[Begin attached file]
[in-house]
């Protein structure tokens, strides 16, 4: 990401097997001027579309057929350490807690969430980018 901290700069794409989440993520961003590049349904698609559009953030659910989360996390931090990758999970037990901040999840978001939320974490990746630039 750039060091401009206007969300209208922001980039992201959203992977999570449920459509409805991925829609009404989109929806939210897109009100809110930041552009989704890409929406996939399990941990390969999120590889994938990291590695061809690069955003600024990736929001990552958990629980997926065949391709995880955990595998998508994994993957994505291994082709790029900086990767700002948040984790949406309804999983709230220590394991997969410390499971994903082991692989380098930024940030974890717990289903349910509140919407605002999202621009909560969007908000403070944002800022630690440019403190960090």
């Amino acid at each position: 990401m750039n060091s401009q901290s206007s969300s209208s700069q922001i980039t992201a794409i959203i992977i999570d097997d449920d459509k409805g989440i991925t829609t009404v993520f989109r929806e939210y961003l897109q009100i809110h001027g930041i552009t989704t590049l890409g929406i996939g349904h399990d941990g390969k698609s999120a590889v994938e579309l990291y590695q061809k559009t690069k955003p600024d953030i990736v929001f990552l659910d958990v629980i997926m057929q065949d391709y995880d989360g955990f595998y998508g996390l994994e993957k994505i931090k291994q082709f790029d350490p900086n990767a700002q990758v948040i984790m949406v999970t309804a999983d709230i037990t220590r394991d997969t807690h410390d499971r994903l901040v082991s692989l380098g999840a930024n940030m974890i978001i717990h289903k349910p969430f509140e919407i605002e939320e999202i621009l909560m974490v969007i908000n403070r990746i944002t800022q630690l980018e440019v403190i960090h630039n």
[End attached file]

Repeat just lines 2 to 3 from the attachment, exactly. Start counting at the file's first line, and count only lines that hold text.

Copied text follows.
């Protein structure tokens, strides 16, 4: 990401097997001027579309057929350490807690969430980018 901290700069794409989440993520961003590049349904698609559009953030659910989360996390931090990758999970037990901040999840978001939320974490990746630039 750039060091401009206007969300209208922001980039992201959203992977999570449920459509409805991925829609009404989109929806939210897109009100809110930041552009989704890409929406996939399990941990390969999120590889994938990291590695061809690069955003600024990736929001990552958990629980997926065949391709995880955990595998998508994994993957994505291994082709790029900086990767700002948040984790949406309804999983709230220590394991997969410390499971994903082991692989380098930024940030974890717990289903349910509140919407605002999202621009909560969007908000403070944002800022630690440019403190960090």
């Amino acid at each position: 990401m750039n060091s401009q901290s206007s969300s209208s700069q922001i980039t992201a794409i959203i992977i999570d097997d449920d459509k409805g989440i991925t829609t009404v993520f989109r929806e939210y961003l897109q009100i809110h001027g930041i552009t989704t590049l890409g929406i996939g349904h399990d941990g390969k698609s999120a590889v994938e579309l990291y590695q061809k559009t690069k955003p600024d953030i990736v929001f990552l659910d958990v629980i997926m057929q065949d391709y995880d989360g955990f595998y998508g996390l994994e993957k994505i931090k291994q082709f790029d350490p900086n990767a700002q990758v948040i984790m949406v999970t309804a999983d709230i037990t220590r394991d997969t807690h410390d499971r994903l901040v082991s692989l380098g999840a930024n940030m974890i978001i717990h289903k349910p969430f509140e919407i605002e939320e999202i621009l909560m974490v969007i908000n403070r990746i944002t800022q630690l980018e440019v403190i960090h630039n």